Date of Birth: 23 October 1969
Birth Name: John Robetson
Nicknames: King Robbo
King Robbo, who has died aged 44, was one of the founding fathers of London’s graffiti scene but came to wider attention in 2010 when he was involved in a feud with the street artist Banksy.
Creating images on private or public property is for the most part illegal, whether they are the work of graffiti writers who use spray-paint, “tagging” or “bombing” their names, or of “street artists” such as Banksy, who commonly uses stencils to produce representational images on walls. Graffiti writers like Robbo paint only for their peers, while Banksy paints for a much wider audience. The two camps are more rivals than allies.
Robbo, who stood 6ft 8in tall, had begun his career as a graffiti writer in his teens. In 1985, at the age of 15, he had sprayed ROBBO INC on to a wall under a canal bridge in Camden, north London. Twenty-five years later Banksy used the same site to create a series of four stencilled works, in the process obliterating part of Robbo’s original. Banksy’s image showed a workman applying what looked like wallpaper, but was essentially what remained of Robbo’s piece.
A Banksy (left), and the image as transformed by Team Robbo
London’s graffiti writers interpreted this is an act of disrespect towards one of their own. Robbo was by now long “retired”, and working as a cobbler in King’s Cross. But he was sufficiently offended, and on Christmas morning 2009 he decided to act. The wall in question was accessible only from the canal, so he dressed in a wet suit, approached the wall by means of an inflated air mattress, and got to work. Banksy’s workman, instead of applying wallpaper, was now painting the words: KING ROBBO. Robbo went on to alter all four Banksys along the canal, signing them “Team Robbo” (a reference to those who thought of Robbo as the King of London graffiti and were firmly on his side in the war against Banksy).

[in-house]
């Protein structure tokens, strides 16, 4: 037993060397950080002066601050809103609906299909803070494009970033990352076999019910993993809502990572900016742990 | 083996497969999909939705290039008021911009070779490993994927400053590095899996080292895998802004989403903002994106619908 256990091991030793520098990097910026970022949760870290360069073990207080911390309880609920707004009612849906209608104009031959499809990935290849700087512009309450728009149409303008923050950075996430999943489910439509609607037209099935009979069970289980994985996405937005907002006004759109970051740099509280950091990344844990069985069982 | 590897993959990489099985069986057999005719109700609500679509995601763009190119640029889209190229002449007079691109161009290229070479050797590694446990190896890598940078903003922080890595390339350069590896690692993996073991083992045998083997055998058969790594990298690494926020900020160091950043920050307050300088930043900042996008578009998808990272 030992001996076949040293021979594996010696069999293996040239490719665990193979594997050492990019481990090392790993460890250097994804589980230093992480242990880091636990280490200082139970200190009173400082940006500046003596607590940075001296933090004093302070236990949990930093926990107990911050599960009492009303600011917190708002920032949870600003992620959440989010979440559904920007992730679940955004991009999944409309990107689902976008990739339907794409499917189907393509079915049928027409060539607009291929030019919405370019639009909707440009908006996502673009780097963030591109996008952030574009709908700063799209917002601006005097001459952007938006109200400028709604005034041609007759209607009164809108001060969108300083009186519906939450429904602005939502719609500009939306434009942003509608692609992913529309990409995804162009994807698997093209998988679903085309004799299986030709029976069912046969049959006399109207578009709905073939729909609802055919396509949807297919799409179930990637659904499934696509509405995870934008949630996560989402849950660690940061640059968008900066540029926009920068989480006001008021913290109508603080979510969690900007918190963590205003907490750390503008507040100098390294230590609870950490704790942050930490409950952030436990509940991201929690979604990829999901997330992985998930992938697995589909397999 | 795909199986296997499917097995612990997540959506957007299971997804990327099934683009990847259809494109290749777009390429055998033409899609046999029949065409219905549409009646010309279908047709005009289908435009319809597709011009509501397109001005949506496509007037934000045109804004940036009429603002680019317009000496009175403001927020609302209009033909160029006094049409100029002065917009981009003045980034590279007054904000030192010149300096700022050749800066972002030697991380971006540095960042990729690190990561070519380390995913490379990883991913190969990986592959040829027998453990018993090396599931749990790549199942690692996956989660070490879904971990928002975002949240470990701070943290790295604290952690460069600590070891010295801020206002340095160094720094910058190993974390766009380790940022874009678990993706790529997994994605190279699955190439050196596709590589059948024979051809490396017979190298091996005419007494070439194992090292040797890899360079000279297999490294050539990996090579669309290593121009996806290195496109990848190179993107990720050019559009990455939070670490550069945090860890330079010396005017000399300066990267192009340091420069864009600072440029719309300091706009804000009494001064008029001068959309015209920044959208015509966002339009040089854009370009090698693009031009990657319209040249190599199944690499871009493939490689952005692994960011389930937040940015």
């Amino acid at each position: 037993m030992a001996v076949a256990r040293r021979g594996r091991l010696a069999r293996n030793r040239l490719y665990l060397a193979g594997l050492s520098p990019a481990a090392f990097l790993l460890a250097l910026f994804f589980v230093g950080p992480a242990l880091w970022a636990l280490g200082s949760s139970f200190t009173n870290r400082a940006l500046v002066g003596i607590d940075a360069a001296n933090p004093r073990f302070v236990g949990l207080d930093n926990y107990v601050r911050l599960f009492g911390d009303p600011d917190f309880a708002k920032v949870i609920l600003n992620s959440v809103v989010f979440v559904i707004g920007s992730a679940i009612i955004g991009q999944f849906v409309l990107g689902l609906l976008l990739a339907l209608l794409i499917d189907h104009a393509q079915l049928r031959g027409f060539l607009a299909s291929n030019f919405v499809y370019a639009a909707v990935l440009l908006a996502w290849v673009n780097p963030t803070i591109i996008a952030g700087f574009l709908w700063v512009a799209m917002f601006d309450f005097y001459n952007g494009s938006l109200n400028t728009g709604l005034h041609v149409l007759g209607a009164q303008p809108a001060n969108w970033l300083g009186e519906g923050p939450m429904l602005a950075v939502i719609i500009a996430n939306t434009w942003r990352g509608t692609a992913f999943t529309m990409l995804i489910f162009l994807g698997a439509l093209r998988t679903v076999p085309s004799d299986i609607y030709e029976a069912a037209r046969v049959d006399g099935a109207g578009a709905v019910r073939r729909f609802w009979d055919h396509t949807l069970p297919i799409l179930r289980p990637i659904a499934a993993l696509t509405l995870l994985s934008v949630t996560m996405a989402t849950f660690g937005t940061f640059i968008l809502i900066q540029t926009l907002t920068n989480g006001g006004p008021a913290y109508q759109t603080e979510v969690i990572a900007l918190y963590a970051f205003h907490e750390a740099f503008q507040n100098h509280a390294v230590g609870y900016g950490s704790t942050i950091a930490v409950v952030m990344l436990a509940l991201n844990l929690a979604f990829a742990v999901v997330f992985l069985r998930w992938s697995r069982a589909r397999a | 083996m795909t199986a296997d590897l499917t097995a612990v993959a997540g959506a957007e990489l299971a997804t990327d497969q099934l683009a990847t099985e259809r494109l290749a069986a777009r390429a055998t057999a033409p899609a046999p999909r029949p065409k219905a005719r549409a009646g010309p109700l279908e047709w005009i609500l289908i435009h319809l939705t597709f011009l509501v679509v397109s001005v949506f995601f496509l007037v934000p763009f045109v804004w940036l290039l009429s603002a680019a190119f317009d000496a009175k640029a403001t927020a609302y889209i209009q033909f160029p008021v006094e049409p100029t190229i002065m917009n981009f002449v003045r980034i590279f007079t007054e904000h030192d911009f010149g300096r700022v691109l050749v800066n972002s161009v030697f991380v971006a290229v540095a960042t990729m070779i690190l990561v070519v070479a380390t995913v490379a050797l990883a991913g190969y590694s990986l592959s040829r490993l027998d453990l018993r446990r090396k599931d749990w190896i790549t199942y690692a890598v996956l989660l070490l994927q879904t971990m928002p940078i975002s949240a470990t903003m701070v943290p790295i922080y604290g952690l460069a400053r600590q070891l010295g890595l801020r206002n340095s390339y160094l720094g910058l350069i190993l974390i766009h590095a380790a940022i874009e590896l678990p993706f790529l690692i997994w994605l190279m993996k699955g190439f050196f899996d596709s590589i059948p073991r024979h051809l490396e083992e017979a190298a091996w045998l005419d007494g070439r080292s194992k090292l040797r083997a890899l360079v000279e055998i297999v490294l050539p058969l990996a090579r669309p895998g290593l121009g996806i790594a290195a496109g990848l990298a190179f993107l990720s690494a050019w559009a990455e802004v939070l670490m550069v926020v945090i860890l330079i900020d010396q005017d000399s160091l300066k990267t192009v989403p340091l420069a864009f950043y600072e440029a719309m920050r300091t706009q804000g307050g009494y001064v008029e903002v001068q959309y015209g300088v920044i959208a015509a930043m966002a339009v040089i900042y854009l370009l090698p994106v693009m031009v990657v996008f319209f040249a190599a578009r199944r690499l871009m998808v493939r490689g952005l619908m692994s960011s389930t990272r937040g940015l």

Other, similar, incidents followed. One of Banksy’s best-known works an image of three children hoisting a Tesco bag “flag” on the side of an Islington chemist’s shop was altered so the plastic bag bore the
tag “HRH King Robbo”.
For his part, Banksy denied painting over Robbo’s work: “I painted over a piece that said 'mrphfgdfrhdgf’. I find it surreal when graffiti writers get possessive over certain locations. I thought that having a casual attitude towards property ownership was an essential part of being a vandal.”
Robbo and Banksy had met one another in the late 1990s in an East London bar, and according to Robbo it was not a happy encounter. He told Will Ellsworth-Jones, author of Banksy: The Man Behind the Wall: “He was nothing at the time. And I said 'Hello, I’ve seen your name about although I hadn’t and he went... 'I don’t know who you are’... So I went bang and give him a backhander. I said 'You might not have heard of me, but you’ll never ******* forget me, will you?’... He was being disrespectful.” Banksy denied that this incident ever took place.
In the tradition of graffiti writers, Robbo opted for anonymity. He was born John Robertson on October 23 1969 into a working-class family in London. As a teenager he was a skinhead and football hooligan: “I used to hang out with the big boys and they used to write their names on walls,” he later said. “They’d always put an 'o’ on the end to let people know they were skinheads. That’s why I became Robbo.”